We searched the Cochrane Depression, Anxiety and Neurosis Review Group’s Controlled Trials Register (CCDANCTR) to 13 July 2012. This register includes relevant randomised controlled trials from the following bibliographic databases: The Cochrane Library (all years); MEDLINE (1950 to date); EMBASE (1974 to date) and PsycINFO (1967 to date). We also searched www.controlled-trials.com, ClinicalTrials.gov and the WHO International Clinical Trials Registry Platform. No date or language restrictions were applied to the search.
We conducted an additional search of the CCDANCTR up to 1st March 2013 and any potentially eligible trials not already included are listed as 'awaiting classification.'
Randomised controlled trials in which exercise (defined according to American College of Sports Medicine criteria) was compared to standard treatment, no treatment or a placebo treatment, pharmacological treatment, psychological treatment or other active treatment in adults (aged 18 and over) with depression, as defined by trial authors. We included cluster trials and those that randomised individuals. We excluded trials of postnatal depression.
Two review authors extracted data on primary and secondary outcomes at the end of the trial and end of follow-up (if available). We calculated effect sizes for each trial using Hedges' g method and a standardised mean difference (SMD) for the overall pooled effect, using a random-effects model risk ratio for dichotomous data. Where trials used a number of different tools to assess depression, we included the main outcome measure only in the meta-analysis. Where trials provided several 'doses' of exercise, we used data from the biggest 'dose' of exercise, and performed sensitivity analyses using the lower 'dose'. We performed subgroup analyses to explore the influence of method of diagnosis of depression (diagnostic interview or cut-off point on scale), intensity of exercise and the number of sessions of exercise on effect sizes. Two authors performed the 'Risk of bias' assessments. Our sensitivity analyses explored the influence of study quality on outcome.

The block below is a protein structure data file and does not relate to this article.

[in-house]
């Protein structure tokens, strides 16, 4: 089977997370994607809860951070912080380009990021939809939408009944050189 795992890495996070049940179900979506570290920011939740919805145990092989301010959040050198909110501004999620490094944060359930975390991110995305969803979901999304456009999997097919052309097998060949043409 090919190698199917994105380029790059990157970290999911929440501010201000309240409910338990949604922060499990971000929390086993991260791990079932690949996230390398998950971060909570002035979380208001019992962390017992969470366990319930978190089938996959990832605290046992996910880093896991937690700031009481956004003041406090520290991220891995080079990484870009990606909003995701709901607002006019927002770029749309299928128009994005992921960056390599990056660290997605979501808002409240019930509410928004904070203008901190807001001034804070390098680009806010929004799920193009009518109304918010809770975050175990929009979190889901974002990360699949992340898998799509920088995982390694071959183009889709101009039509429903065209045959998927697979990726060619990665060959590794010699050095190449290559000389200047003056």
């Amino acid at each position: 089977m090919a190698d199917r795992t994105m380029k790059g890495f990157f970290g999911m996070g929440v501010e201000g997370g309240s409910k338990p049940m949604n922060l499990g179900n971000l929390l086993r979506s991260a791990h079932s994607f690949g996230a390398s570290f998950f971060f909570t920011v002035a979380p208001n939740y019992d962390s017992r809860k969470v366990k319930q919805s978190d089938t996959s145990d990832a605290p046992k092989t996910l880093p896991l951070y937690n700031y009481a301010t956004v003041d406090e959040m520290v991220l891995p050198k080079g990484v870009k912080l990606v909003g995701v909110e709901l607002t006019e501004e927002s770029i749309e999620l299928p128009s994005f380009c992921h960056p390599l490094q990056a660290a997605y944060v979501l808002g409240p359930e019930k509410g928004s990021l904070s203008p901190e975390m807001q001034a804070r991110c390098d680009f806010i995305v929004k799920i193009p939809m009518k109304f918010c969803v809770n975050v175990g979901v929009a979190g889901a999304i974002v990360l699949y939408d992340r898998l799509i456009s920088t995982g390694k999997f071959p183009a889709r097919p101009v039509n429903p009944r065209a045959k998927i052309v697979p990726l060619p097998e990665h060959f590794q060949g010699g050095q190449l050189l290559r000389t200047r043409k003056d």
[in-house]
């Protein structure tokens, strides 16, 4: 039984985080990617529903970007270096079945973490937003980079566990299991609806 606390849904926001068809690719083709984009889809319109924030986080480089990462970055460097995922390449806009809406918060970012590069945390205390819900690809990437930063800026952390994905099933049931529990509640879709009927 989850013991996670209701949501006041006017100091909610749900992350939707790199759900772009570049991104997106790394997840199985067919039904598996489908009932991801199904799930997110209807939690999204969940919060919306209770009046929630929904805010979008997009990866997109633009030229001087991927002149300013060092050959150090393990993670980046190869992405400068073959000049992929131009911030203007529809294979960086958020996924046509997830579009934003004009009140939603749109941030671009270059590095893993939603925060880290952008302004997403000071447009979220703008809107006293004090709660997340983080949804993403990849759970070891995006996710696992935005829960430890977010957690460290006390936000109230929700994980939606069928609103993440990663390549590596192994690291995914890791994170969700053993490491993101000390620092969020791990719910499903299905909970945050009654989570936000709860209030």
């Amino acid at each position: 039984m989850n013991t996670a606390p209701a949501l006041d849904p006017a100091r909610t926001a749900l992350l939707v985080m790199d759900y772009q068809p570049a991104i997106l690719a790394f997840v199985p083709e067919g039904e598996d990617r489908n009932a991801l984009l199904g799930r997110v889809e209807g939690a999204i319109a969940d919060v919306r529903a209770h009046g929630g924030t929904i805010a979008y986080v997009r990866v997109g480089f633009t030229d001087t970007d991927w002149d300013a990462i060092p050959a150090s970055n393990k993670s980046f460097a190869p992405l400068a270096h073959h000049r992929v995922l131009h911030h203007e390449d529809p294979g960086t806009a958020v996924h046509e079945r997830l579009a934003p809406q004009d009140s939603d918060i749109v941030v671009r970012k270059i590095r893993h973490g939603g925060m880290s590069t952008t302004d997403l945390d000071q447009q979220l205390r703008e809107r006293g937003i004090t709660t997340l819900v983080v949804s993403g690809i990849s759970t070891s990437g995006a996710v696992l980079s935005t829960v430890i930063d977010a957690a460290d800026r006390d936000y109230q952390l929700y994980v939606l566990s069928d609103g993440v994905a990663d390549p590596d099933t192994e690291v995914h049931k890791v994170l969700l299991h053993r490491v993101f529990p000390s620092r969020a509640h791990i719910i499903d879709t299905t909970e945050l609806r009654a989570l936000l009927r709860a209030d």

Thirty-nine trials (2326 participants) fulfilled our inclusion criteria, of which 37 provided data for meta-analyses. There were multiple sources of bias in many of the trials; randomisation was adequately concealed in 14 studies, 15 used intention-to-treat analyses and 12 used blinded outcome assessors.
For the 35 trials (1356 participants) comparing exercise with no treatment or a control intervention, the pooled SMD for the primary outcome of depression at the end of treatment was -0.62 (95% confidence interval (CI) -0.81 to -0.42), indicating a moderate clinical effect. There was moderate heterogeneity (I²= 63%).
When we included only the six trials (464 participants) with adequate allocation concealment, intention-to-treat analysis and blinded outcome assessment, the pooled SMD for this outcome was not statistically significant (-0.18, 95% CI -0.47 to 0.11). Pooled data from the eight trials (377 participants) providing long-term follow-up data on mood found a small effect in favour of exercise (SMD -0.33, 95% CI -0.63 to -0.03).
Twenty-nine trials reported acceptability of treatment, three trials reported quality of life, none reported cost, and six reported adverse events.
For acceptability of treatment (assessed by number of drop-outs during the intervention), the risk ratio was 1.00 (95% CI 0.97 to 1.04).
Seven trials compared exercise with psychological therapy (189 participants), and found no significant difference (SMD -0.03, 95% CI -0.32 to 0.26). Four trials (n = 300) compared exercise with pharmacological treatment and found no significant difference (SMD -0.11, -0.34, 0.12). One trial (n = 18) reported that exercise was more effective than bright light therapy (MD -6.40, 95% CI -10.20 to -2.60).
For each trial that was included, two authors independently assessed for sources of bias in accordance with the Cochrane Collaboration 'Risk of bias' tool. In exercise trials, there are inherent difficulties in blinding both those receiving the intervention and those delivering the intervention. Many trials used participant self-report rating scales as a method for post-intervention analysis, which also has the potential to bias findings.